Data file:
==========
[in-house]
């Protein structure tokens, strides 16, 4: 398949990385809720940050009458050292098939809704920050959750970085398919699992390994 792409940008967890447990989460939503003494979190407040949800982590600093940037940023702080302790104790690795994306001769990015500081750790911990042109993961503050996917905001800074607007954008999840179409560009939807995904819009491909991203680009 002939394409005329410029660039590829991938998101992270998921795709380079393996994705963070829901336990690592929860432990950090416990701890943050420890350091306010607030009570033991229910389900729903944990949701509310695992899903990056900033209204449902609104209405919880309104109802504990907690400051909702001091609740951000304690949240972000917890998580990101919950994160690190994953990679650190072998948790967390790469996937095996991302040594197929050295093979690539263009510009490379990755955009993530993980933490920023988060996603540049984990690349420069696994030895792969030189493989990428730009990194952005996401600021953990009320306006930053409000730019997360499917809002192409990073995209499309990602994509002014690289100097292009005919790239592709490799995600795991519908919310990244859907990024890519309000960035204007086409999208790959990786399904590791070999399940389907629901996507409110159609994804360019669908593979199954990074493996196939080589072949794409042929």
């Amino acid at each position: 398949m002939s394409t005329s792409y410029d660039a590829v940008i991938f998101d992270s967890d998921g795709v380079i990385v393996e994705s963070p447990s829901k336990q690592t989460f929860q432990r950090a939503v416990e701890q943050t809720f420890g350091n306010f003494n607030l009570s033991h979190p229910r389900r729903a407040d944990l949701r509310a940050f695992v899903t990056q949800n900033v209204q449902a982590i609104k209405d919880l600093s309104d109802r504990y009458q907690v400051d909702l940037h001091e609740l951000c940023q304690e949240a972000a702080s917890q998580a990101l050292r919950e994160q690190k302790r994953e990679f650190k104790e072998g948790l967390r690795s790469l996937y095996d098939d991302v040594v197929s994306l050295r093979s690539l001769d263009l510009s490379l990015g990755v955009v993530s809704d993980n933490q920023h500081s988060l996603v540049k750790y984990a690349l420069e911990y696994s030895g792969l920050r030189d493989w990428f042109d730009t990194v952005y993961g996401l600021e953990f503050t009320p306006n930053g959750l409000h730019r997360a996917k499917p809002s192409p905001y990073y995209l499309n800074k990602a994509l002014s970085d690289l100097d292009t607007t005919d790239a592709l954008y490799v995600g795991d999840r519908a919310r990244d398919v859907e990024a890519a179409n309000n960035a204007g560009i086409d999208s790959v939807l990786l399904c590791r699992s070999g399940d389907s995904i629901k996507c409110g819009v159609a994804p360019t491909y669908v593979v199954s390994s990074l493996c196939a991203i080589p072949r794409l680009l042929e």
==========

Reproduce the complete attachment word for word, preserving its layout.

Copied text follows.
[in-house]
């Protein structure tokens, strides 16, 4: 398949990385809720940050009458050292098939809704920050959750970085398919699992390994 792409940008967890447990989460939503003494979190407040949800982590600093940037940023702080302790104790690795994306001769990015500081750790911990042109993961503050996917905001800074607007954008999840179409560009939807995904819009491909991203680009 002939394409005329410029660039590829991938998101992270998921795709380079393996994705963070829901336990690592929860432990950090416990701890943050420890350091306010607030009570033991229910389900729903944990949701509310695992899903990056900033209204449902609104209405919880309104109802504990907690400051909702001091609740951000304690949240972000917890998580990101919950994160690190994953990679650190072998948790967390790469996937095996991302040594197929050295093979690539263009510009490379990755955009993530993980933490920023988060996603540049984990690349420069696994030895792969030189493989990428730009990194952005996401600021953990009320306006930053409000730019997360499917809002192409990073995209499309990602994509002014690289100097292009005919790239592709490799995600795991519908919310990244859907990024890519309000960035204007086409999208790959990786399904590791070999399940389907629901996507409110159609994804360019669908593979199954990074493996196939080589072949794409042929």
């Amino acid at each position: 398949m002939s394409t005329s792409y410029d660039a590829v940008i991938f998101d992270s967890d998921g795709v380079i990385v393996e994705s963070p447990s829901k336990q690592t989460f929860q432990r950090a939503v416990e701890q943050t809720f420890g350091n306010f003494n607030l009570s033991h979190p229910r389900r729903a407040d944990l949701r509310a940050f695992v899903t990056q949800n900033v209204q449902a982590i609104k209405d919880l600093s309104d109802r504990y009458q907690v400051d909702l940037h001091e609740l951000c940023q304690e949240a972000a702080s917890q998580a990101l050292r919950e994160q690190k302790r994953e990679f650190k104790e072998g948790l967390r690795s790469l996937y095996d098939d991302v040594v197929s994306l050295r093979s690539l001769d263009l510009s490379l990015g990755v955009v993530s809704d993980n933490q920023h500081s988060l996603v540049k750790y984990a690349l420069e911990y696994s030895g792969l920050r030189d493989w990428f042109d730009t990194v952005y993961g996401l600021e953990f503050t009320p306006n930053g959750l409000h730019r997360a996917k499917p809002s192409p905001y990073y995209l499309n800074k990602a994509l002014s970085d690289l100097d292009t607007t005919d790239a592709l954008y490799v995600g795991d999840r519908a919310r990244d398919v859907e990024a890519a179409n309000n960035a204007g560009i086409d999208s790959v939807l990786l399904c590791r699992s070999g399940d389907s995904i629901k996507c409110g819009v159609a994804p360019t491909y669908v593979v199954s390994s990074l493996c196939a991203i080589p072949r794409l680009l042929e």